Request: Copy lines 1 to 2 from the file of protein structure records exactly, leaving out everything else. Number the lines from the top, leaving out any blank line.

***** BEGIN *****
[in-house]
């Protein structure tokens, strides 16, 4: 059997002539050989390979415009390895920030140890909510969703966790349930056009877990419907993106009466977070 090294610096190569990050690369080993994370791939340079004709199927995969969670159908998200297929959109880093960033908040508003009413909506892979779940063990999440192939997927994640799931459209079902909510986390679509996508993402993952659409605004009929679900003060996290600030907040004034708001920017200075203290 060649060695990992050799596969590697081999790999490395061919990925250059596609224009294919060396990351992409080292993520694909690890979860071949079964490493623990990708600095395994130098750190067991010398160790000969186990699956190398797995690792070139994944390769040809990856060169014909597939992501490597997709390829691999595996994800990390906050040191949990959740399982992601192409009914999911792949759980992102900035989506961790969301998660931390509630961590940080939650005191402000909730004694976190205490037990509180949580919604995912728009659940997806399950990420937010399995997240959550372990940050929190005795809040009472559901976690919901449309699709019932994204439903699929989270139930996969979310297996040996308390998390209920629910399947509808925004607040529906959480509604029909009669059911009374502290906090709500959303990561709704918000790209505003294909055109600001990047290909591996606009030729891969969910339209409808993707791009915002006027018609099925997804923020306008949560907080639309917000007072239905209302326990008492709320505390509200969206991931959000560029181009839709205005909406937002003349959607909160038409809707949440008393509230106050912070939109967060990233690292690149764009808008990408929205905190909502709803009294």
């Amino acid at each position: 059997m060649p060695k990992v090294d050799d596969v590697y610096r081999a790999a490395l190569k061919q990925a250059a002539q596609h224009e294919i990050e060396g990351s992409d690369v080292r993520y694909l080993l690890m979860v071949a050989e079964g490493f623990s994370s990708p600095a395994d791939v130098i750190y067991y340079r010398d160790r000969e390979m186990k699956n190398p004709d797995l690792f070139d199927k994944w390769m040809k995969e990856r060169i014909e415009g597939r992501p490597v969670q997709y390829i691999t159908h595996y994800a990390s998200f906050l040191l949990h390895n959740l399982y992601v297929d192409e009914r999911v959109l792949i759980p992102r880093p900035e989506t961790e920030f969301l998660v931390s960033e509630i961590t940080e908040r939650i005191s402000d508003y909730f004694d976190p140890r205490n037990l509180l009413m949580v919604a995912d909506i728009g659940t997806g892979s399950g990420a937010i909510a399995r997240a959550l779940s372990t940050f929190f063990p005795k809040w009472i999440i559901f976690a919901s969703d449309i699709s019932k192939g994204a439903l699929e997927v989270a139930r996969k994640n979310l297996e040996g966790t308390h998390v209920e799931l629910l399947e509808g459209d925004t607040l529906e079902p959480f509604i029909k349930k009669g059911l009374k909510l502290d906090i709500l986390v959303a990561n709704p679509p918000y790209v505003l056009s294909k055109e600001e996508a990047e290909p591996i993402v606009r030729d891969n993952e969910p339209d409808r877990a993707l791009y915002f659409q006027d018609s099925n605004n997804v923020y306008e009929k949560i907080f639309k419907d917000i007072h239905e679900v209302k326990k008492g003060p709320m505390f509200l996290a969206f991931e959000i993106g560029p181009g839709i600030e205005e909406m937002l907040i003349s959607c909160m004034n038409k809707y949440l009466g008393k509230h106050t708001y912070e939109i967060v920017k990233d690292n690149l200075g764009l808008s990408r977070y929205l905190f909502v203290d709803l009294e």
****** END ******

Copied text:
[in-house]
């Protein structure tokens, strides 16, 4: 059997002539050989390979415009390895920030140890909510969703966790349930056009877990419907993106009466977070 090294610096190569990050690369080993994370791939340079004709199927995969969670159908998200297929959109880093960033908040508003009413909506892979779940063990999440192939997927994640799931459209079902909510986390679509996508993402993952659409605004009929679900003060996290600030907040004034708001920017200075203290 060649060695990992050799596969590697081999790999490395061919990925250059596609224009294919060396990351992409080292993520694909690890979860071949079964490493623990990708600095395994130098750190067991010398160790000969186990699956190398797995690792070139994944390769040809990856060169014909597939992501490597997709390829691999595996994800990390906050040191949990959740399982992601192409009914999911792949759980992102900035989506961790969301998660931390509630961590940080939650005191402000909730004694976190205490037990509180949580919604995912728009659940997806399950990420937010399995997240959550372990940050929190005795809040009472559901976690919901449309699709019932994204439903699929989270139930996969979310297996040996308390998390209920629910399947509808925004607040529906959480509604029909009669059911009374502290906090709500959303990561709704918000790209505003294909055109600001990047290909591996606009030729891969969910339209409808993707791009915002006027018609099925997804923020306008949560907080639309917000007072239905209302326990008492709320505390509200969206991931959000560029181009839709205005909406937002003349959607909160038409809707949440008393509230106050912070939109967060990233690292690149764009808008990408929205905190909502709803009294």